The Girl Who Fell by S.M. Parker
Publication Date: Mar 1, 2016
Publisher: Simon & Schuster / Simon Pulse
High school senior Zephyr Doyle is swept off her feet—and into an intense relationship—by the new boy in school.
Zephyr is focused. Focused on leading her team to the field hockey state championship and leaving her small town for her dream school, Boston College.
But love has a way of changing things.
Enter the new boy in school: the hockey team’s starting goaltender, Alec. He’s cute, charming, and most important, Alec doesn’t judge Zephyr. He understands her fears and insecurities—he even shares them. Soon, their relationship becomes something bigger than Zephyr, something she can’t control, something she doesn’t want to control.
Zephyr swears it must be love. Because love is powerful, and overwhelming, and…terrifying?
But love shouldn’t make you abandon your dreams, or push your friends away. And love shouldn’t make you feel guilty—or worse, ashamed.
So when Zephyr finally begins to see Alec for who he really is, she knows it’s time to take back control of her life.
If she waits any longer, it may be too late.
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This was one of the most interesting YA books I’ve read in quite a while. It’s a contemporary that almost skirts into the territory of a psychological thriller with expertly plotted tension, and serious dark and twisted horrors lurking around the corners of what might in other books be a charming romance.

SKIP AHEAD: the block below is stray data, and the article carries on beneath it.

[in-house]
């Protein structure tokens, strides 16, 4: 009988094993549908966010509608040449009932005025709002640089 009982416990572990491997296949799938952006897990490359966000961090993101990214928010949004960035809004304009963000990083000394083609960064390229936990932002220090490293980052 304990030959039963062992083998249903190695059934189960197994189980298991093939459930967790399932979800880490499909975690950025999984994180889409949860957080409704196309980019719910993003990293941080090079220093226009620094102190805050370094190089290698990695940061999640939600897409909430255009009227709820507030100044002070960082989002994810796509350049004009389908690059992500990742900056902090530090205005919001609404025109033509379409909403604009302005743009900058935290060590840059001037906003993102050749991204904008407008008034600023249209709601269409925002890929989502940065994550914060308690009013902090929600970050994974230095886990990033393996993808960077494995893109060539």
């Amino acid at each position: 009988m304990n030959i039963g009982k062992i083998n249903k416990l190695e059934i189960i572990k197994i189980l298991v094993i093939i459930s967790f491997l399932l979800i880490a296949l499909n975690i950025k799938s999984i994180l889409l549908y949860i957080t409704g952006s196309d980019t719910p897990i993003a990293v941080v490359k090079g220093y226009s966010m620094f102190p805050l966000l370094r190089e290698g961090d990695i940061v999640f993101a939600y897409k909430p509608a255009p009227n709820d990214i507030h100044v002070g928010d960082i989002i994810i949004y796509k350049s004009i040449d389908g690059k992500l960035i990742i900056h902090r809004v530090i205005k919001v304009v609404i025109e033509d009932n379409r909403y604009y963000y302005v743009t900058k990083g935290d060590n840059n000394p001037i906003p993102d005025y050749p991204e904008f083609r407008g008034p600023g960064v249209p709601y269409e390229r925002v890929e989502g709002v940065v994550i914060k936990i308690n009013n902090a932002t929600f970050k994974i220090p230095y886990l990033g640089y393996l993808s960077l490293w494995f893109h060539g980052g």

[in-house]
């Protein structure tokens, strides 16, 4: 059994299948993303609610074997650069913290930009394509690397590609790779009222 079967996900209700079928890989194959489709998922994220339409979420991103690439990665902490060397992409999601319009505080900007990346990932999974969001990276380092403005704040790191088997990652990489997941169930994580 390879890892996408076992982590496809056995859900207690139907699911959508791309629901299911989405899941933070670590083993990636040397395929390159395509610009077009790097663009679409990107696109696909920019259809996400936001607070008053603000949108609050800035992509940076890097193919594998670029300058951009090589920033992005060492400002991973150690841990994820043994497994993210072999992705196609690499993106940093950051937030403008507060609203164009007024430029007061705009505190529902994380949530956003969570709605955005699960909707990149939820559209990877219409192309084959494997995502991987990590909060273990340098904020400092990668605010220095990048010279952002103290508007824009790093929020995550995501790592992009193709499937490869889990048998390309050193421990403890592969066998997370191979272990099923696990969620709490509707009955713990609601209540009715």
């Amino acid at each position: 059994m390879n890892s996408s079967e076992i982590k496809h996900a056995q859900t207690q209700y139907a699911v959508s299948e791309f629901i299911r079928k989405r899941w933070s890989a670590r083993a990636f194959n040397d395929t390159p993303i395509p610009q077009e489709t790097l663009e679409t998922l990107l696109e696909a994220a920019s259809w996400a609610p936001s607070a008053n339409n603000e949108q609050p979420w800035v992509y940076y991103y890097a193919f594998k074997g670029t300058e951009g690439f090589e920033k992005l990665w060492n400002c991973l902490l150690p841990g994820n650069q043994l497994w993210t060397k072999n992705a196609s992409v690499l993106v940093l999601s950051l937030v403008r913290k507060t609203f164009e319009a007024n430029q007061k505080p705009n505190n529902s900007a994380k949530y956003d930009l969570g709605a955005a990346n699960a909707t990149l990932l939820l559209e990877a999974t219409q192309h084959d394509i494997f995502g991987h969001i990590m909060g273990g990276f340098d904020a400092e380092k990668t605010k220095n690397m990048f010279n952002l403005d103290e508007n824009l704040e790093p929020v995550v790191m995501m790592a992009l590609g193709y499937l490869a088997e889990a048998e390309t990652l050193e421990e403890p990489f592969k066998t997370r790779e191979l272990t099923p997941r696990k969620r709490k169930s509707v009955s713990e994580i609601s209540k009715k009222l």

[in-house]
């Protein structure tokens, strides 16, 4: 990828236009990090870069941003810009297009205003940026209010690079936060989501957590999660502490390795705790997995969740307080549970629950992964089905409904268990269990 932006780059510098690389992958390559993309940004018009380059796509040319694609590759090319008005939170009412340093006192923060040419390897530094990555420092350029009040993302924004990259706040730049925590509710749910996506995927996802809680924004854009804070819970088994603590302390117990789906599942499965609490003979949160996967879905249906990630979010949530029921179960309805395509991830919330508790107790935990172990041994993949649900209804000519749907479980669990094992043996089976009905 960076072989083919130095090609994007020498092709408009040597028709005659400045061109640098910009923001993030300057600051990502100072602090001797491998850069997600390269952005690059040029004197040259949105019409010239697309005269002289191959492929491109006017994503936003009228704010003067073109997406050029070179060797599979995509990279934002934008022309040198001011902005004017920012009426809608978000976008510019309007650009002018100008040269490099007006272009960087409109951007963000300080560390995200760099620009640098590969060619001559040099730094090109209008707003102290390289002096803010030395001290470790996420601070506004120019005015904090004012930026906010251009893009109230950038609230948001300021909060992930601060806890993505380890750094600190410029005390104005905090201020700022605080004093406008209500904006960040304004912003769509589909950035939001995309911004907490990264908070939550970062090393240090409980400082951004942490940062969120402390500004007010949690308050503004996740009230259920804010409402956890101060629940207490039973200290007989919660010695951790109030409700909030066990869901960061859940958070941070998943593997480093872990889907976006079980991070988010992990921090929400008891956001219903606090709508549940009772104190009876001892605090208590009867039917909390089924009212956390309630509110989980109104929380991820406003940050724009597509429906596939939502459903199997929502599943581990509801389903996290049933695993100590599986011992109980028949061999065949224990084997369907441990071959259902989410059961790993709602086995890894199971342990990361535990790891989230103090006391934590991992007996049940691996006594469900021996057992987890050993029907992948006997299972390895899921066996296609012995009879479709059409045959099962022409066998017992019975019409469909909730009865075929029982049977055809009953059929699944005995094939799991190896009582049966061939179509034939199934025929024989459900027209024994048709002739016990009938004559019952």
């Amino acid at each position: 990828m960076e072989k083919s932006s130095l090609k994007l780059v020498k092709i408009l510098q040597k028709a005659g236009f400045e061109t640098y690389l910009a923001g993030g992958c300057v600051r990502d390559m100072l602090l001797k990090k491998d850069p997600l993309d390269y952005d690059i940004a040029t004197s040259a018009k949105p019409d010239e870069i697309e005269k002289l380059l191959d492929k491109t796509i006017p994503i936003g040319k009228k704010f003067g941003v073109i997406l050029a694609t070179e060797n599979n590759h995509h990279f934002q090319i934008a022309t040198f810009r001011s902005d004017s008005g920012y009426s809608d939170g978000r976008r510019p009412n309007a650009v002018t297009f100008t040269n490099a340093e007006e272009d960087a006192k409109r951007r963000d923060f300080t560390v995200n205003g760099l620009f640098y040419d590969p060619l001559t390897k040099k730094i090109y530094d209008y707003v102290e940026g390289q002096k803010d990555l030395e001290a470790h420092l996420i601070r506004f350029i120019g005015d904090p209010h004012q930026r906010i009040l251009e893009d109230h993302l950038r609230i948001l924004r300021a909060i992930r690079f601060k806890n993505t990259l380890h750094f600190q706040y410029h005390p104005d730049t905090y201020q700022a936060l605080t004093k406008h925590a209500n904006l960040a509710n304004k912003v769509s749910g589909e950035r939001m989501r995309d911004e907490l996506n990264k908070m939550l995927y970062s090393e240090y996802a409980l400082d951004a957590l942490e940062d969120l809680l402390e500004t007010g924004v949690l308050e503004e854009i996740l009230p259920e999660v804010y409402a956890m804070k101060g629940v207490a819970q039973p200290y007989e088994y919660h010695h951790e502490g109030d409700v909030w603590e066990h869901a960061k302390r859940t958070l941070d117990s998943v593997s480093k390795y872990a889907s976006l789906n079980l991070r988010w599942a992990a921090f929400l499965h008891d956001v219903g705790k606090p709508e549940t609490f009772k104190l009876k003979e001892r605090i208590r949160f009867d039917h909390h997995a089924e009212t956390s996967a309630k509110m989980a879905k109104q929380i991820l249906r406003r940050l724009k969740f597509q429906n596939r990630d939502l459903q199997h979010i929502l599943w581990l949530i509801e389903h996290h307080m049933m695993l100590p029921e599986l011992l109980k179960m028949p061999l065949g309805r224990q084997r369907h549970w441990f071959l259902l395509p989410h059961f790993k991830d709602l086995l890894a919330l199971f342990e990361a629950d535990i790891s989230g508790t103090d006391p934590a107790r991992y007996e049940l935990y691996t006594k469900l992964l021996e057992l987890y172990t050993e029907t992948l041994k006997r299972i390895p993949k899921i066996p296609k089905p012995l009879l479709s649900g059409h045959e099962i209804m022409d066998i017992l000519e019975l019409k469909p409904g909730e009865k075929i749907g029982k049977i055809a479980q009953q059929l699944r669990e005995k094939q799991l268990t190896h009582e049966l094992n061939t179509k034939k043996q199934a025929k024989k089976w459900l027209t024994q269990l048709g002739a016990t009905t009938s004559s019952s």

S.M. parker sets up the story from the start, where we begin at the end and are given a flash of high-stakes drama and then pulled out and back to the innocent beginning of the tale before winding up in darkness all over again in the end. I couldn’t decide whether I loved or hated this technique where darkness infiltrated every corner of what could have been read as a love story. Part of me reeled at how uncomfortable it made me as new scenes in the book unfolded, as I was never quite able to drive that beginning out of my mind. But another part of me wished I was as innocent as the protagonist Zephyr as she was experiencing these things for the first time without the benefit of a It made it impossible to tell if I would have seen it all coming, would have smelled danger in the air in time, without it being flashed before me bright and bold. As it stands, we know the danger lurks around the corner… but the danger comes in an attractive package, a handsome teen hockey goalie with promises of true love and so we read on, allowing ourselves to be deceived, questioning what we know to be real and true.